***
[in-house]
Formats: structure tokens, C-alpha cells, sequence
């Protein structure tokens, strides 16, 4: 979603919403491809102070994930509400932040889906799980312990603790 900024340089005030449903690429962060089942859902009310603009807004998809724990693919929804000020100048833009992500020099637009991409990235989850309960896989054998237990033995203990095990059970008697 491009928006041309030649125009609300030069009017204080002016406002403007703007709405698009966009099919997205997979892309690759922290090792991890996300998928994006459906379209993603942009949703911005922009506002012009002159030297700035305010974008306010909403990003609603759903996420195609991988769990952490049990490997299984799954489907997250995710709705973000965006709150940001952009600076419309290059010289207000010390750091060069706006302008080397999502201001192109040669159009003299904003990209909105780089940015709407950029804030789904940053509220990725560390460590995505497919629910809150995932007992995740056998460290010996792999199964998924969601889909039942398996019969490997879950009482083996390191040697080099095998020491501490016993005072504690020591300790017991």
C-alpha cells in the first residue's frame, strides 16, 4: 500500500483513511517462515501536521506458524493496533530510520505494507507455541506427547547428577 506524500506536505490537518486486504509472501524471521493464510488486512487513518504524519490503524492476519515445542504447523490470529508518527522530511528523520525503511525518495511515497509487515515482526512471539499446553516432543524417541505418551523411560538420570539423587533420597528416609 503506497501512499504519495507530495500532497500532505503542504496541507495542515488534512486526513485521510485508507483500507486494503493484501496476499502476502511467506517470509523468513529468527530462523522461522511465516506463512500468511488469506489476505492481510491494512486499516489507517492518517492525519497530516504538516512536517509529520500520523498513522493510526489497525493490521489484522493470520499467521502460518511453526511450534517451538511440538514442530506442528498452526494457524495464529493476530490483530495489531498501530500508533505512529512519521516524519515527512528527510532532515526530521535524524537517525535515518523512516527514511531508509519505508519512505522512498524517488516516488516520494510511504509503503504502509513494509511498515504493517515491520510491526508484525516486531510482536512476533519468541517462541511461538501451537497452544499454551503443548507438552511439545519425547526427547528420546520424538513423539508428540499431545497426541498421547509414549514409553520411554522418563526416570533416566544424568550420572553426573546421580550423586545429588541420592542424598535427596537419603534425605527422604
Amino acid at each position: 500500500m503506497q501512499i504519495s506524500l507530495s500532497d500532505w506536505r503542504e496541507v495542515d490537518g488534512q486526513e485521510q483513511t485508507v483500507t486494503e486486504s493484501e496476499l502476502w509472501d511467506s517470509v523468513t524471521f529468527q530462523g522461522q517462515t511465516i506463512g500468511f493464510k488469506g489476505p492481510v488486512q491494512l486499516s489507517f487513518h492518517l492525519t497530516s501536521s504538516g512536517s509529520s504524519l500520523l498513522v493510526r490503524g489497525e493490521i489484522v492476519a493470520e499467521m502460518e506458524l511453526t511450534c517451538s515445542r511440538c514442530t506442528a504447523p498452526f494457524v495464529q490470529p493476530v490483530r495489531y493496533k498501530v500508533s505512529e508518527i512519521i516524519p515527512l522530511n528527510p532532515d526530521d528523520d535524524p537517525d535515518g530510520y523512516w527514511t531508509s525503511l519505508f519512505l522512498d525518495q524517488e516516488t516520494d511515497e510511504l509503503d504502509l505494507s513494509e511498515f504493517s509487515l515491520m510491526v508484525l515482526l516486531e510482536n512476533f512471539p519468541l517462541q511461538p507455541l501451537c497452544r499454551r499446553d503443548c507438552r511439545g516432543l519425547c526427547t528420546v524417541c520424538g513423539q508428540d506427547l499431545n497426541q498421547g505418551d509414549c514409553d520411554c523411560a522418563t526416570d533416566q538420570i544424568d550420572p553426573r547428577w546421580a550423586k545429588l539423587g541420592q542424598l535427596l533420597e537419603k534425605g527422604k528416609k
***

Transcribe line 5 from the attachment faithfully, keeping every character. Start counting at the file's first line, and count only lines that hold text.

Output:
Amino acid at each position: 500500500m503506497q501512499i504519495s506524500l507530495s500532497d500532505w506536505r503542504e496541507v495542515d490537518g488534512q486526513e485521510q483513511t485508507v483500507t486494503e486486504s493484501e496476499l502476502w509472501d511467506s517470509v523468513t524471521f529468527q530462523g522461522q517462515t511465516i506463512g500468511f493464510k488469506g489476505p492481510v488486512q491494512l486499516s489507517f487513518h492518517l492525519t497530516s501536521s504538516g512536517s509529520s504524519l500520523l498513522v493510526r490503524g489497525e493490521i489484522v492476519a493470520e499467521m502460518e506458524l511453526t511450534c517451538s515445542r511440538c514442530t506442528a504447523p498452526f494457524v495464529q490470529p493476530v490483530r495489531y493496533k498501530v500508533s505512529e508518527i512519521i516524519p515527512l522530511n528527510p532532515d526530521d528523520d535524524p537517525d535515518g530510520y523512516w527514511t531508509s525503511l519505508f519512505l522512498d525518495q524517488e516516488t516520494d511515497e510511504l509503503d504502509l505494507s513494509e511498515f504493517s509487515l515491520m510491526v508484525l515482526l516486531e510482536n512476533f512471539p519468541l517462541q511461538p507455541l501451537c497452544r499454551r499446553d503443548c507438552r511439545g516432543l519425547c526427547t528420546v524417541c520424538g513423539q508428540d506427547l499431545n497426541q498421547g505418551d509414549c514409553d520411554c523411560a522418563t526416570d533416566q538420570i544424568d550420572p553426573r547428577w546421580a550423586k545429588l539423587g541420592q542424598l535427596l533420597e537419603k534425605g527422604k528416609k